** Holmes also has a number of flaws in the first book which were pretty much forgotten afterward -- in particular, his deliberate ignorance of everything not directly connected to the study of crime. In ''A Study in Scarlet'' he claims to know nothing of literature or astronomy; in later stories he demonstrates considerable knowledge of both.
* ''Literature/ASongOfIceAndFire'' plays with this trope regarding bastards. Sometimes they're implied to be the lowest of the low - even wildings use the word 'bastard' as an insult to them, and bastards are also known as 'baseborn'. Yet we're also told that their life is usually easier than a common person, and it's far from uncommon to see bastards win knighthoods or command armies. This is likely a consequence of the MedievalStasis; in Westeros society, there's often no question of a child's parentage, but they're legally a bastard because they were born out of wedlock and that's that. And it's hard to legally adopt a child or declare someone other than their actual child their heir because so much of the society's government and power structure is driven by inheritance. Therefore, we see several characters who are technically bastards but were never particularly mistreated for their birth, if their parent wants them around and just can't change the law and just as many people born legitimately who are mistreated for some other reason.
** The ''Dunk and Egg'' prequel stories give some more nuance to this, clarifying that the term 'baseborn' only applies to bastards with one commoner parent - bastards of two noble parents are not considered baseborn.
* In the ''Literature/{{Spellsinger}}'' series, main character Jon Tom is usually mentioned to be a horrible singer by everyone, including himself. It's a minor plot point in the first novel (when his singing actually starts a bar fight), but after that is mostly just something that the other characters will occasionally mock him for.
** This could be partly because he tries to take singing ''lessons'' over the course of the series (which covers over two decades in-universe), and partly because by the standards of the setting he's in (rock and its derivatives are unknown and there are common species with innately more melodic voices than humans) his singing style ''is'' much harsher than anyone's used to. Whether and how much it's an actual flaw (as he's making music for magic rather than audience entertainment) is never really clear.
* The ''Franchise/StarTrek'' novel "Immortal Coil" has android antagonists who are supposedly incapable of applying the information they gather to personal growth or change. Yet either their personalities have profoundly altered since their creation, or the (organic) Old Ones were ''profoundly'' stupid to craft a race of androids with an obsessive hatred of non-cybernetic life and then go on depending on those androids for more than the time it takes to switch them off or pick up a firearm.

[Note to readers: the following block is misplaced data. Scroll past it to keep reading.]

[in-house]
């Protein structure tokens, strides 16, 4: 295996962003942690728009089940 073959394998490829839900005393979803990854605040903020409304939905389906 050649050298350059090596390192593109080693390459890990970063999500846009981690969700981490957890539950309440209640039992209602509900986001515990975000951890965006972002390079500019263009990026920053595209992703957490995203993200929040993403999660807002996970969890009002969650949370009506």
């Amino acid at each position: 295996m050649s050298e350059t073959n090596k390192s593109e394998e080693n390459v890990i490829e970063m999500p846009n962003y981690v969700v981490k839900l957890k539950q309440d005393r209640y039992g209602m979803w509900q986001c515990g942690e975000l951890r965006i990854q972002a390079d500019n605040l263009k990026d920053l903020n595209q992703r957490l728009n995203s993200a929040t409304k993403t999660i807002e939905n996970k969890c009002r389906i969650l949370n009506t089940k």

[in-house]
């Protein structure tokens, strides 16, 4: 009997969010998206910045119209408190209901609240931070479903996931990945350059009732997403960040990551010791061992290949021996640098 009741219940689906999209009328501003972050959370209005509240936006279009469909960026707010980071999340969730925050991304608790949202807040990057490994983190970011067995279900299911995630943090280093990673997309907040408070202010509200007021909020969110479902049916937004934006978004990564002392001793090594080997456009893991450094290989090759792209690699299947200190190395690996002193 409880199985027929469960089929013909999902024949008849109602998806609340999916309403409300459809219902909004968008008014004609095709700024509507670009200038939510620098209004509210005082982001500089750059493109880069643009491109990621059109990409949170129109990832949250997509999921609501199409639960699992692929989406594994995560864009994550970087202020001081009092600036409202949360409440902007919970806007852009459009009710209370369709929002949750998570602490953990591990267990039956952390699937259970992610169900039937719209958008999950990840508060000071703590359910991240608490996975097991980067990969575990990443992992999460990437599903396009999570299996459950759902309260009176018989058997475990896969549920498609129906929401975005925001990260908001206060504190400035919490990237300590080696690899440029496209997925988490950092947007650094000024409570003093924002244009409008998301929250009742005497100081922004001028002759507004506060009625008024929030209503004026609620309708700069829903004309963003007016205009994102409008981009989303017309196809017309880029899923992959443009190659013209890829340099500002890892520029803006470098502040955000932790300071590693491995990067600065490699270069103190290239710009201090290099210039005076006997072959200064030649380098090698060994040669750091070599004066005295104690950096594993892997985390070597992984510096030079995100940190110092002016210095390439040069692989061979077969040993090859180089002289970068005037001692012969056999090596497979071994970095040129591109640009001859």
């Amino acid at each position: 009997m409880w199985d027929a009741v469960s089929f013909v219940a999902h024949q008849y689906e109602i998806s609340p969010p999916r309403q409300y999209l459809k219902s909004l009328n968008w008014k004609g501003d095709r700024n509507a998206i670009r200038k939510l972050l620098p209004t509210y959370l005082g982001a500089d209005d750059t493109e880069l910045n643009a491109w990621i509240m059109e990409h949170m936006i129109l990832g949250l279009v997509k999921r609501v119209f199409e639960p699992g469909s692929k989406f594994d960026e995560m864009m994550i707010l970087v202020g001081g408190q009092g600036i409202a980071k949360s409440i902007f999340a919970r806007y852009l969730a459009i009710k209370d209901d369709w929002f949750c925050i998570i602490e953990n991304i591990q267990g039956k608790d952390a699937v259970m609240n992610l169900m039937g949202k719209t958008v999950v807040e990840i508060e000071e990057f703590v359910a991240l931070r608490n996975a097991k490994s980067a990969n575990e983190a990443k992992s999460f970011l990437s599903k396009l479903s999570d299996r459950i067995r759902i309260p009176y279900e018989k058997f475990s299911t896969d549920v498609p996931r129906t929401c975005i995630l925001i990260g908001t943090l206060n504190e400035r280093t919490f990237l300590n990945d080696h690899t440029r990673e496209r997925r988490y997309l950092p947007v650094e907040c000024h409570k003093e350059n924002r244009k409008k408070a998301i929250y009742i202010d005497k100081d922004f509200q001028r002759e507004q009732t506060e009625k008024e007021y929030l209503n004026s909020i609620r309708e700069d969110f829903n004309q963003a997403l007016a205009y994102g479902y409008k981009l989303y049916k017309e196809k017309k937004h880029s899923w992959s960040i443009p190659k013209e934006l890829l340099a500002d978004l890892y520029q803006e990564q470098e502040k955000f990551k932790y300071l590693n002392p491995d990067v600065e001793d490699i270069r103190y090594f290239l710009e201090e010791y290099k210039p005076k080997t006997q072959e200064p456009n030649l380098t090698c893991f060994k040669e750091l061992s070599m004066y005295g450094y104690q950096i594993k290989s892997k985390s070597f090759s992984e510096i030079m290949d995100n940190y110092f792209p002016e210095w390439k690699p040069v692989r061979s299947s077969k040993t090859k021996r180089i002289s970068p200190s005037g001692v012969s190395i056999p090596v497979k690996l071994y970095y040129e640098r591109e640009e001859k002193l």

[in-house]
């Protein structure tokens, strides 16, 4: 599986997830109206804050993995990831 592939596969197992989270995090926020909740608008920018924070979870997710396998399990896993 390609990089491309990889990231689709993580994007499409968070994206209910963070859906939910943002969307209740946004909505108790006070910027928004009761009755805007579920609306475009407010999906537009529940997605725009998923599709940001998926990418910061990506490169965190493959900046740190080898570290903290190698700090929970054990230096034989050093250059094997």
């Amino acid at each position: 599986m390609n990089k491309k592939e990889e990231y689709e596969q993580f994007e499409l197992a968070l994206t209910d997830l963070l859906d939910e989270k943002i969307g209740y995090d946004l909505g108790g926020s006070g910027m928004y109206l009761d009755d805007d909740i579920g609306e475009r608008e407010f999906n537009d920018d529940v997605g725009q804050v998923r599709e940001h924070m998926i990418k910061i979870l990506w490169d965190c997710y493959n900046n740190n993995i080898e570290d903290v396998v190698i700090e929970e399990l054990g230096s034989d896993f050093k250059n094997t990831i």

* ''Literature/{{Twilight}}'':
** Edward Cullen always tells Bella that he's "dangerous" and "she should stay away from him." However everyone knows he would never hurt Bella physically. While he does mentally abuse her and is extremely controlling, he doesn't cross the line into physically hurting her. He always thinks he knows better what is good for her than she herself, like in New Moon where he broke up with her. [[BreakHisHeartToSaveHim Allegedly to protect her from him and his vampire family.]]
*** Edward is an [[TheAtoner atoner]] who doesn't trust himself not to fall back into bloodlust. It doesn't help that Bella's blood smells super-delicious to him and to his knowledge that has only ever ended badly for the human involved. This is arguably less an informed flaw and more a case of self-doubt that turned out not to be justified.
** Edward says at a few points that humans find vampires naturally frightening, and thus try to avoid them. Given that the entire town all but hero-worships the Cullens for being so beautiful, mysterious, generous, and so on, that's kind of hard to buy. Of course, we're later told that vampires have physical features meant to lure humans closer, so it could just be a case of the author not being able to make up her mind/remember what she wrote.
** Another alleged flaw of the vampire race is that they need the {{masquerade}} to protect them from being exterminated by humans. This seems a baseless fear since [[OurVampiresAreDifferent vampires in Twilight]] have none of the traditional vampire weaknesses (unless you count sparkling in sunlight), but do have SuperStrength, SuperSpeed, are nigh-unkillable even if they don't use either of the above, and can easily create a whole army of new vampires. Add in powers like foreseeing any danger (like an incoming human army or cruise missile), and the Cullens alone could take on a country and win, even if the humans are aware of their existence.